Purified mature midgut cells in working Grace’s were seeded (3.5 × 106 cells) in individual wells of a 12-well culture-treated plate (Corning, Corning, PA, USA). The Cry1Ac toxin concentration (1 µg/ml) used as treatment to induce the midgut secretome was chosen based on its ability to induce low cytotoxicity (percent mortality 15.84 ± 0.29 compared to 8.09 ± 0.99 in buffer treatment) as measured by trypan blue staining of primary H. virescens mature cell cultures treated for 18 h at 26 °C. The purified Cry1Ac toxin (1 µg/ml) or the corresponding volume of control buffer (20 mM TRIS/HCl, 0.3 M NaCl pH 8.0), were added to the cultures and incubated for 18 h at 26 °C. After incubation, media supernatant containing the proteins secreted by the midgut cells was collected by centrifugation (2,000× g for 20 min at 4 °C). Two independent biological samples were used with each tested in triplicate. All resulting collected secretomes (six) were pooled to prepare each secretome category (buffer or Cry1Ac), and were used either for MS/MS identification or for bioactivity assays as described below. Proteomes were stored at −80 °C until used.
Secretome samples for 1DGel LC/MS/MS analysis were concentrated to 50–100 µl and the media exchanged to 20 mM TRIS/HCl pH 8.0 buffer using centrifugal filter devices (3-kDa MWCO; Millipore, MA), following manufacturer’s instructions. Proteins in concentrated samples were quantified using the Qubit fluorometer (Invitrogen, Carlsbad, CA, USA) and then diluted to 2 mg/ml in 20 mM Tris/HCl pH 8.0 buffer. Samples were shipped to NextGen Sciences (Ann Arbor, MI, USA) for proteomic analysis.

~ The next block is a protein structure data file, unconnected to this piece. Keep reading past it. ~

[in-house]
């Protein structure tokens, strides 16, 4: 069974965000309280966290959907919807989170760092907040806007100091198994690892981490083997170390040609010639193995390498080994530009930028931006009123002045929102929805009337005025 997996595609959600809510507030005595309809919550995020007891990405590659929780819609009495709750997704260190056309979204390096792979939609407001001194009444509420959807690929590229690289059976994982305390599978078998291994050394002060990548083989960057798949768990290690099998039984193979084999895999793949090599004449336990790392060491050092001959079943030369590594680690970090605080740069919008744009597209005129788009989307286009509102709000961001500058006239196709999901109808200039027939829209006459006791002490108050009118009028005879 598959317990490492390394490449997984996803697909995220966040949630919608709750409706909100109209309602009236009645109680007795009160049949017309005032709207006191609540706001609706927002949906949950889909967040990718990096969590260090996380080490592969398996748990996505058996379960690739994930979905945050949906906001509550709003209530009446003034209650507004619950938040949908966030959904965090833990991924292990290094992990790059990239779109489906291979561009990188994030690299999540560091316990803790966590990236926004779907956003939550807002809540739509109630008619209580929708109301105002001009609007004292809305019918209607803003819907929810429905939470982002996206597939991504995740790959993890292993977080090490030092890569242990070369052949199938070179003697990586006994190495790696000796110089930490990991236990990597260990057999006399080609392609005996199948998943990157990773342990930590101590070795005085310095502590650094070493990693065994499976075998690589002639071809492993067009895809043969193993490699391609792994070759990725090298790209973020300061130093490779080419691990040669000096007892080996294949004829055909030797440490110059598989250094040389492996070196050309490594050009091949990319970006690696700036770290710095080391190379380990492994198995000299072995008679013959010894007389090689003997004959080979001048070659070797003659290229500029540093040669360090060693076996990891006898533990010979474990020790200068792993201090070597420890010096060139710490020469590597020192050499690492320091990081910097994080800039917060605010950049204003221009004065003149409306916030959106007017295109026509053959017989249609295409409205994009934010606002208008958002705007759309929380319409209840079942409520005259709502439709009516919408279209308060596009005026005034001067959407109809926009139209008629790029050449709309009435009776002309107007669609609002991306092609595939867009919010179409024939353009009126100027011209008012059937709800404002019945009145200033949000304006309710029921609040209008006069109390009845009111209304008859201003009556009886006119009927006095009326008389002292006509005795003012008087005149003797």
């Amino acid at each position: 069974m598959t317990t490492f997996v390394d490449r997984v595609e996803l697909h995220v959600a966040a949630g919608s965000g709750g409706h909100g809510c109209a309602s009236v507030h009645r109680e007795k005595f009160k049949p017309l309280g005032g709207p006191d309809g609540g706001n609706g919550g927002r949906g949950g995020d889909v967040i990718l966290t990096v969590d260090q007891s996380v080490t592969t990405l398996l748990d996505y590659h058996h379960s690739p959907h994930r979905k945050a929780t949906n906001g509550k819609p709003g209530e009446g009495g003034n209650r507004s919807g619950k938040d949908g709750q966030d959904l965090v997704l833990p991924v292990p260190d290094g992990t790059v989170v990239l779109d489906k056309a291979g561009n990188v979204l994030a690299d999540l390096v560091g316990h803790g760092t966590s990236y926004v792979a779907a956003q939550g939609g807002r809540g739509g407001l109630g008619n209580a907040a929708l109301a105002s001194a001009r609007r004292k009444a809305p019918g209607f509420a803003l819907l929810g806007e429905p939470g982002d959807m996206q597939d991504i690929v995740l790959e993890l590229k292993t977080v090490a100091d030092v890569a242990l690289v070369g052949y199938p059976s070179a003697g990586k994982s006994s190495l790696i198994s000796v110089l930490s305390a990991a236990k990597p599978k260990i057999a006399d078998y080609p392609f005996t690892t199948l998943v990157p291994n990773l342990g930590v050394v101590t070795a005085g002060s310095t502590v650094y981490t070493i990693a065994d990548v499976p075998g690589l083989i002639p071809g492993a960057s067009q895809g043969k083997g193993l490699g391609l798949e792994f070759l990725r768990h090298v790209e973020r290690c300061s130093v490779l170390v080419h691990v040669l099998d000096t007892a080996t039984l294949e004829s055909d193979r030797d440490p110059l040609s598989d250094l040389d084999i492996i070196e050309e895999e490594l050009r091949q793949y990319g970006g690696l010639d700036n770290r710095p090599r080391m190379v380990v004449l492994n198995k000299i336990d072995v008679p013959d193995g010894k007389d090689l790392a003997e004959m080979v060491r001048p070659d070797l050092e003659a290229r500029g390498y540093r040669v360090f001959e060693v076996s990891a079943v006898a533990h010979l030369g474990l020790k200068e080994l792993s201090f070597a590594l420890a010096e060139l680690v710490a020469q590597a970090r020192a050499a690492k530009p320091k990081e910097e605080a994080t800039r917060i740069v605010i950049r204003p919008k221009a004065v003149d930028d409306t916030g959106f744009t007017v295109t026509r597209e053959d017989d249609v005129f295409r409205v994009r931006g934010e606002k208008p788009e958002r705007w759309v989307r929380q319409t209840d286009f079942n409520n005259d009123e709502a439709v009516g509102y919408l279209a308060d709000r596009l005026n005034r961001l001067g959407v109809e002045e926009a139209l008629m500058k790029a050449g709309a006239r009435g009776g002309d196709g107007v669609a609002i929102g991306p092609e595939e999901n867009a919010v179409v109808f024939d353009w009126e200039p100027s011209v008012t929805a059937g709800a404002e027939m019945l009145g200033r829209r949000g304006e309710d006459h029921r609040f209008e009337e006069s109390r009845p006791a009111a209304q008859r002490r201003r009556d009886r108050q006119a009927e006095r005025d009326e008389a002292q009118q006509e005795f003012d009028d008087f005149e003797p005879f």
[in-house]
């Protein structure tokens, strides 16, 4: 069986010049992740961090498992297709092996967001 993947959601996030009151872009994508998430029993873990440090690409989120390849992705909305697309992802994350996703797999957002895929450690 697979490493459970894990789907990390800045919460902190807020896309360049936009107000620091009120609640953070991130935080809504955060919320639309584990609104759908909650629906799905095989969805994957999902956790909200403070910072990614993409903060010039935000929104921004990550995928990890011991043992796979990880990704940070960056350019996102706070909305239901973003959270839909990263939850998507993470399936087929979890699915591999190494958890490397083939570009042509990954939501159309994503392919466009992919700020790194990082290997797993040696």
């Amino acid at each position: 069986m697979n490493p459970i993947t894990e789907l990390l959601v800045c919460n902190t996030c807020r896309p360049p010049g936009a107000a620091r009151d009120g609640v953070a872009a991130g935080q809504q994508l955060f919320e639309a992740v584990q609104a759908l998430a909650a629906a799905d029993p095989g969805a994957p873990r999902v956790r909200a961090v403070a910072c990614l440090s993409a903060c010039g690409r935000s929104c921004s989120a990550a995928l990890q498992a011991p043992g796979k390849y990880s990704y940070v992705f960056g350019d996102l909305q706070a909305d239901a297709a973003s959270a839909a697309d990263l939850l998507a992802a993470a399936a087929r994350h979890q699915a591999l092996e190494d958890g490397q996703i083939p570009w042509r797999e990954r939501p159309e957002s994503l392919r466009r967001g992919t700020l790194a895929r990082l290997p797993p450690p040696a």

Stem cell bioactivity assays
Primary H. virescens midgut stem cell cultures were stained with the viability stain calcein AM (Invitrogen) following manufacturer’s instructions and then counted and gated using flow cytometry. Purified stem cells were seeded into individual wells of a 12-well plate at a concentration of 4 × 104 cells/ml and a final volume of 500 µl. Treatments of Cry1Ac or buffer-induced secretomes were applied to the wells (final well volume was 1 ml). The time zero control was measured by adding working Grace’s media. After 30, 60 and 180 min of incubation time, proliferation and differentiation of cells were measured by staining for viability with calcein AM (Invitrogen, Carlsbad, CA, USA) and analyzed for side scatter and green (calcein AM) fluorescence by counting 20,000 non-gated events in an LSRII flow cytometer (BD Bioscience, San Jose, CA, USA), as previously described (Castagnola, Eda & Jurat-Fuentes, 2011). At least two wells for the same treatment were measured per experiment, and experiments were replicated thrice.
Proteomic analysis of primary midgut cell culture secretome